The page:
Online buzz surrounding Senators Barack Obama and John McCain remained strong during the three presidential debates in September and October, but voters’ engagement in the debate TV broadcasts declined significantly after the first debate, according to an analysis released Tuesday by Nielsen IAG and Nielsen Online.
“Engagement” refers to the amount of attention paid to a television program by the average viewer. Nielsen measures TV engagement by questioning a representative panel of viewers about their recall of specific telecasts’ content.
Online consumer discussion of both candidates spiked before and after each of the four political debates between September 26 and October 15, according to Nielsen Online.
References to Obama accounted for 1.7% of consumer discussions on blogs and Internet message boards during that period, while mentions of McCain accounted for approximately 1.2% of the chatter on blogs and online boards.
In contrast, voters who watched the presidential debates were considerably less engaged with the second and third debates, compared to the first one, according to Nielsen IAG.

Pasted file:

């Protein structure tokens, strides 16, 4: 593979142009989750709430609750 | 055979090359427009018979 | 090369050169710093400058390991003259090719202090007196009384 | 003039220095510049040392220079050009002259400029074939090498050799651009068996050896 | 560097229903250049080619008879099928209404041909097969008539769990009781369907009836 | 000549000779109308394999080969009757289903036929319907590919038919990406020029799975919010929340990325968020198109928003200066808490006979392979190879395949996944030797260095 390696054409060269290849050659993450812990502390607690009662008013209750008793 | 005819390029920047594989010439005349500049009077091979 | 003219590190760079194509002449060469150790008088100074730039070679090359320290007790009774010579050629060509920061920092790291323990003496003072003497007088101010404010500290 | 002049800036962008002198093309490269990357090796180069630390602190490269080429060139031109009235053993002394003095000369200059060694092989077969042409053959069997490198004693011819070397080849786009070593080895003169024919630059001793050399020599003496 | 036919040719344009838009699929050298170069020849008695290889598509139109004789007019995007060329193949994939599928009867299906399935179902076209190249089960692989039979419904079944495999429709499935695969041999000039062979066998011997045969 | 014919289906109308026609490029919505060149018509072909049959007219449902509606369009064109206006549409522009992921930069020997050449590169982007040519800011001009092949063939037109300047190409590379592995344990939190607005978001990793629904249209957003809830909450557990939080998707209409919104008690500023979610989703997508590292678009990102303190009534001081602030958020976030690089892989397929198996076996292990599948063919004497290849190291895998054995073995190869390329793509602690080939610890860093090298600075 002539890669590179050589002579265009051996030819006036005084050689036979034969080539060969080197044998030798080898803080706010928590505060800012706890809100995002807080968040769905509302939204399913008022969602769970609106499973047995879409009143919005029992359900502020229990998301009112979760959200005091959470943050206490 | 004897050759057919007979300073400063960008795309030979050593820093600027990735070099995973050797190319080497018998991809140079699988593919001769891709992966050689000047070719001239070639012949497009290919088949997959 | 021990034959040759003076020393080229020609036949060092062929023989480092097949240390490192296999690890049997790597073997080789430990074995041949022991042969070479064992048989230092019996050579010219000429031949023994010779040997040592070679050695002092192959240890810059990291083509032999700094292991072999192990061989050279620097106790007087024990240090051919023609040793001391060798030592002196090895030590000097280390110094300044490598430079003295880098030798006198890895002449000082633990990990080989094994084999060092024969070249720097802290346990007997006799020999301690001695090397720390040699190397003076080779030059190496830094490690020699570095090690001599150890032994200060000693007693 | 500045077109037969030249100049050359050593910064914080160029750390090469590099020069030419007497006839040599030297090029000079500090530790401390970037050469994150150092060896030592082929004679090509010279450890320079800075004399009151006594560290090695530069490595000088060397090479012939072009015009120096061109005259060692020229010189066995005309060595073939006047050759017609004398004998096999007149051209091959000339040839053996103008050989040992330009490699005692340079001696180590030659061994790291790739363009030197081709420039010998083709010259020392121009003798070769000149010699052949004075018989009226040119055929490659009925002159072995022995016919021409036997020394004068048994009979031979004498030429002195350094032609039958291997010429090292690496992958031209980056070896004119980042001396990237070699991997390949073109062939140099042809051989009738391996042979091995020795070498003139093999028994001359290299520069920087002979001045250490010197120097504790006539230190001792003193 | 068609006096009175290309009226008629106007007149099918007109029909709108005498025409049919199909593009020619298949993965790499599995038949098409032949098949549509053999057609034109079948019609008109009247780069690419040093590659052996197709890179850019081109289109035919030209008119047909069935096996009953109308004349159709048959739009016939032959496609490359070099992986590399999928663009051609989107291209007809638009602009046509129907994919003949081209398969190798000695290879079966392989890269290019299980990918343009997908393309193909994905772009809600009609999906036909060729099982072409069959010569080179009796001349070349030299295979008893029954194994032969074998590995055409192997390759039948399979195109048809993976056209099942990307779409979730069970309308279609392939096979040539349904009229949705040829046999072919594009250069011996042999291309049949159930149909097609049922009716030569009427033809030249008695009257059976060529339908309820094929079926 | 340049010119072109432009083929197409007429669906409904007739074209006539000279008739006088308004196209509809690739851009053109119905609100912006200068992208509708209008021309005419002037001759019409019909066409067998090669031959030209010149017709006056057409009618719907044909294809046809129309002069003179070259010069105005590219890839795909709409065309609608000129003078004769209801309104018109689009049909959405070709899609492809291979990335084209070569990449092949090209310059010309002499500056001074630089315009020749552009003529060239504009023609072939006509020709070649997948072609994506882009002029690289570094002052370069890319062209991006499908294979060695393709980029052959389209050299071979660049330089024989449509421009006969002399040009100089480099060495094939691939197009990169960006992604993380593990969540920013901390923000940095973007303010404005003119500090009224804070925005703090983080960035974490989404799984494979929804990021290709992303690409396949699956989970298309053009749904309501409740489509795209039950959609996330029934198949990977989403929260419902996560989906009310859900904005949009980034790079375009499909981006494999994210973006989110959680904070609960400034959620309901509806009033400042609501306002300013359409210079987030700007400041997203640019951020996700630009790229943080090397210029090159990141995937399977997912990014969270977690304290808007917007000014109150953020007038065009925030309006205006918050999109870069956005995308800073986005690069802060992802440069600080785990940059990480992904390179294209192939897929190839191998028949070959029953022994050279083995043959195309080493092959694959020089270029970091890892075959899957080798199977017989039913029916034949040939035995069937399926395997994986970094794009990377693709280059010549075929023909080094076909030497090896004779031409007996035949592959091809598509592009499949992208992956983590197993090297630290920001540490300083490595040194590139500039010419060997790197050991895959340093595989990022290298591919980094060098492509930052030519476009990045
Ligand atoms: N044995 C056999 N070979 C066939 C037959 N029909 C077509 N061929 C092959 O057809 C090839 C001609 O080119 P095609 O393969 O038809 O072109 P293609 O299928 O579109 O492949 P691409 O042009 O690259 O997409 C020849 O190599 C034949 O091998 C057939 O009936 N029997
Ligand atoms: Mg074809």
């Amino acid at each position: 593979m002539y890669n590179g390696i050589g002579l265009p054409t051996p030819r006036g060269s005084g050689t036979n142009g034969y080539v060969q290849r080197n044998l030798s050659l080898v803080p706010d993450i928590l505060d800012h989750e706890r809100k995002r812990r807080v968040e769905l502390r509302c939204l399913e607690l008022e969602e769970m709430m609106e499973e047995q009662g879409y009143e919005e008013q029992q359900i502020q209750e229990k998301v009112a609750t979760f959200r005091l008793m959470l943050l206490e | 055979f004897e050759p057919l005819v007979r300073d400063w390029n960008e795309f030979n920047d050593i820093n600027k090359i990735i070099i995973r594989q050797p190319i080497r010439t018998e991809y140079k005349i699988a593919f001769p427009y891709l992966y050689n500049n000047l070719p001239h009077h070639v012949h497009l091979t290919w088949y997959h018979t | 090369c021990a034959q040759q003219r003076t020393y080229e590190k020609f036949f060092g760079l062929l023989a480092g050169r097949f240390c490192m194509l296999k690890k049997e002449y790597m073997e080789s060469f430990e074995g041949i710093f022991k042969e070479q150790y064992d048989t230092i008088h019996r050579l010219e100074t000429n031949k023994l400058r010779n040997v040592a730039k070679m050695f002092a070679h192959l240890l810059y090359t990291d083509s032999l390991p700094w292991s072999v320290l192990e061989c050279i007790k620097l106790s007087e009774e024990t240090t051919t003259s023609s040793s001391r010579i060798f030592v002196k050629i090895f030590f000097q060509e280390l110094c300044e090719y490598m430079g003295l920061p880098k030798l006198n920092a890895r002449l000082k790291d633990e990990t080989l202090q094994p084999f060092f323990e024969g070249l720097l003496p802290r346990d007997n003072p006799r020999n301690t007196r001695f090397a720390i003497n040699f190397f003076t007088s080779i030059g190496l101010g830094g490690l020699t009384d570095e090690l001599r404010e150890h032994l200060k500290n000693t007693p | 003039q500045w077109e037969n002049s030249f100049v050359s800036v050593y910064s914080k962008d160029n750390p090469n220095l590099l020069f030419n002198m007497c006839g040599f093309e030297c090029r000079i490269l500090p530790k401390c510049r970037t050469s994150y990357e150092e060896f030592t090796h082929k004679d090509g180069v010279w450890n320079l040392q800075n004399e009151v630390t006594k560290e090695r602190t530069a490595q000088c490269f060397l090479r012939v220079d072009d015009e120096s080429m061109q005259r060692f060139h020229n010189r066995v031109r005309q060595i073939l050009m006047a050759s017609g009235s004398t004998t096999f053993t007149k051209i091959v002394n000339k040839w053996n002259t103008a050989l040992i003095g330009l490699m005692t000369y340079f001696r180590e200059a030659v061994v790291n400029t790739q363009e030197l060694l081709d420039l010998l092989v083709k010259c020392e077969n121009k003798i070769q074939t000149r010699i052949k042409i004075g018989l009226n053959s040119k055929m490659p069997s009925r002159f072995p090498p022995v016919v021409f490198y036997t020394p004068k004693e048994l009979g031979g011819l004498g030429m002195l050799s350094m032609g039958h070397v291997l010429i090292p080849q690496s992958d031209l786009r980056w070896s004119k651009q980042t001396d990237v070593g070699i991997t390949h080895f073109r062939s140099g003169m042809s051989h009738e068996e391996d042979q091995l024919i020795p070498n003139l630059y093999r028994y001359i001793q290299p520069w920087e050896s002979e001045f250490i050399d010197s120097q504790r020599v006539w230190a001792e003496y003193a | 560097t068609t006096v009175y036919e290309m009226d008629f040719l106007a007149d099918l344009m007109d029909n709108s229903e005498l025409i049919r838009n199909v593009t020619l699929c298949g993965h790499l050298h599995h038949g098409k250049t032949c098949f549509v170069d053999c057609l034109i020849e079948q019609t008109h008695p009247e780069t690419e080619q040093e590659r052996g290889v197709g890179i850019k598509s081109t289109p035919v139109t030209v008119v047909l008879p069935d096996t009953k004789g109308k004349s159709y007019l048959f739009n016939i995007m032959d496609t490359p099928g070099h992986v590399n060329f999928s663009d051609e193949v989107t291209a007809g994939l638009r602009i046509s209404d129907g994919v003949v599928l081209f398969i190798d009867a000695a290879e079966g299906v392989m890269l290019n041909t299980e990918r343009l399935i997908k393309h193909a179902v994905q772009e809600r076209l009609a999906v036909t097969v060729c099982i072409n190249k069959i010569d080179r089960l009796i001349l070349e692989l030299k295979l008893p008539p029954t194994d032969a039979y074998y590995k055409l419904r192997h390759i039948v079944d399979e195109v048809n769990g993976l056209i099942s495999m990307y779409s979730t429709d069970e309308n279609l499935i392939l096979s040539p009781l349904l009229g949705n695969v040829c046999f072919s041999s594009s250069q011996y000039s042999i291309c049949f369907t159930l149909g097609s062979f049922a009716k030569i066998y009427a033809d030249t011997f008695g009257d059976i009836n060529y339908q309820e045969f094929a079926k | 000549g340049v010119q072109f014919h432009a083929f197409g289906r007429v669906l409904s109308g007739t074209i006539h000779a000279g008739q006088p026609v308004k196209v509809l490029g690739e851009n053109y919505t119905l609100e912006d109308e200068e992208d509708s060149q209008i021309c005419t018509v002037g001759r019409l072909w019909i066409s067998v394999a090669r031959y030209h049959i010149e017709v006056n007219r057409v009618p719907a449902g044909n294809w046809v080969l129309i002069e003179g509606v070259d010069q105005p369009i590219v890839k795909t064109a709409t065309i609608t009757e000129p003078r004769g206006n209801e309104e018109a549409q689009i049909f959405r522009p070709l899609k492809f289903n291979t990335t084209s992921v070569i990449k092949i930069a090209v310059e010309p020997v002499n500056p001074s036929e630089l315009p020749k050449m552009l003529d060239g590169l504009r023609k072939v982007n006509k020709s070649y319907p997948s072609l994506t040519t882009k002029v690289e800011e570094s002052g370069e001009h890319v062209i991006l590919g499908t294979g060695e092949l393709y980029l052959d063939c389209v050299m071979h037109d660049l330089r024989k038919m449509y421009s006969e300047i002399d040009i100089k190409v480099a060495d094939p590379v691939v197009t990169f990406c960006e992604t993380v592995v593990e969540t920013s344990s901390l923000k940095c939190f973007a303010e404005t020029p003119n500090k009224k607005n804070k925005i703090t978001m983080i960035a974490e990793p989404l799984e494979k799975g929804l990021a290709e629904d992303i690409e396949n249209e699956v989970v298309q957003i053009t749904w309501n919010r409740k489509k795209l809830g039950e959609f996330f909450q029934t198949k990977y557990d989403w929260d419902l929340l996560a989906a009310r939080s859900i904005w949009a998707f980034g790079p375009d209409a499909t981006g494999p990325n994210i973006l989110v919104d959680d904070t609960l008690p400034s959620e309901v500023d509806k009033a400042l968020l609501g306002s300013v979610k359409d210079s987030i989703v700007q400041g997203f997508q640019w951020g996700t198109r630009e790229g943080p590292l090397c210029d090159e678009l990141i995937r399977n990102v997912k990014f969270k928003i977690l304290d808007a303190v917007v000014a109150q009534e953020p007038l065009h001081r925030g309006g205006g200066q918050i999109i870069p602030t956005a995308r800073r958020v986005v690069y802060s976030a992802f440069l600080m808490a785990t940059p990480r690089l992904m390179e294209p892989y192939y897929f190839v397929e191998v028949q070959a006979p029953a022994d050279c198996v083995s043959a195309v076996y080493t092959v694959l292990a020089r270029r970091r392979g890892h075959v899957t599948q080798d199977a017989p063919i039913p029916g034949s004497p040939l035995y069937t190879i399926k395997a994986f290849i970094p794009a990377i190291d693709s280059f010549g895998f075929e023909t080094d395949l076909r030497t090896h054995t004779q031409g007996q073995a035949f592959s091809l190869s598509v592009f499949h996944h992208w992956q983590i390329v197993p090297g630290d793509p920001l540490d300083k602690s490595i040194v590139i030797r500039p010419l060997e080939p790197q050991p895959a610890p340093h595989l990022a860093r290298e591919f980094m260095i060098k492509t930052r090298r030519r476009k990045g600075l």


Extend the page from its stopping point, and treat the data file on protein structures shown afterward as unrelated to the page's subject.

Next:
The decline in audience engagement for the latter two debates was driven mostly by uncommitted voters, who had 21% lower engagement in the second and third debates, compared to the first one. Those voters already committed to Obama or McCain showed an 8% decline in engagement in the second and third debates, Nielsen reported.
On average, the debates captured somewhat more attention from those already committed to a candidate, rather than undecided voters.
Voters who watched the vice presidential debate were less engaged than voters who watched the first two presidential debates — but more engaged than those who watched the third presidential debate, according to Nielsen. As with the presidential debates, the VP debate captured more attention from those already committed to either Obama or McCain than from undecided voters.
Overall, men were much more engaged than women with all three presidential debate broadcasts (+11% on average) and the VP debate (+16% on average).
The highest overall engagement levels came from McCain-committed voters during the first presidential debate.